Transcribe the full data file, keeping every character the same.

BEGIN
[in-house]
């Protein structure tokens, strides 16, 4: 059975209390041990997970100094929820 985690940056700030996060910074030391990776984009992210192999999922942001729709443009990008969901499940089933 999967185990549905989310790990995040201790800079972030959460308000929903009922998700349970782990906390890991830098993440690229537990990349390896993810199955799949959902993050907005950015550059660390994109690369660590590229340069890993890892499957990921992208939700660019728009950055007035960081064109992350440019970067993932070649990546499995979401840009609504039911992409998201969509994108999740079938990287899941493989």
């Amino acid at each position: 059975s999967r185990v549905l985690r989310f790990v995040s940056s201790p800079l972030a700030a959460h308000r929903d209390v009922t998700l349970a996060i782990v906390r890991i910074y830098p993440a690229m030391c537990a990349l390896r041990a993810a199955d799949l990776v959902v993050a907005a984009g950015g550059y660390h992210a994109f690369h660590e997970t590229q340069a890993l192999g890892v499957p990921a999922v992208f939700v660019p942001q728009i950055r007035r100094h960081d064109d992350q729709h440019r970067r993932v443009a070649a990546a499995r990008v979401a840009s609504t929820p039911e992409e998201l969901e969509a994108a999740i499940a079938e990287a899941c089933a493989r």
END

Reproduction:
[in-house]
């Protein structure tokens, strides 16, 4: 059975209390041990997970100094929820 985690940056700030996060910074030391990776984009992210192999999922942001729709443009990008969901499940089933 999967185990549905989310790990995040201790800079972030959460308000929903009922998700349970782990906390890991830098993440690229537990990349390896993810199955799949959902993050907005950015550059660390994109690369660590590229340069890993890892499957990921992208939700660019728009950055007035960081064109992350440019970067993932070649990546499995979401840009609504039911992409998201969509994108999740079938990287899941493989």
């Amino acid at each position: 059975s999967r185990v549905l985690r989310f790990v995040s940056s201790p800079l972030a700030a959460h308000r929903d209390v009922t998700l349970a996060i782990v906390r890991i910074y830098p993440a690229m030391c537990a990349l390896r041990a993810a199955d799949l990776v959902v993050a907005a984009g950015g550059y660390h992210a994109f690369h660590e997970t590229q340069a890993l192999g890892v499957p990921a999922v992208f939700v660019p942001q728009i950055r007035r100094h960081d064109d992350q729709h440019r970067r993932v443009a070649a990546a499995r990008v979401a840009s609504t929820p039911e992409e998201l969901e969509a994108a999740i499940a079938e990287a899941c089933a493989r």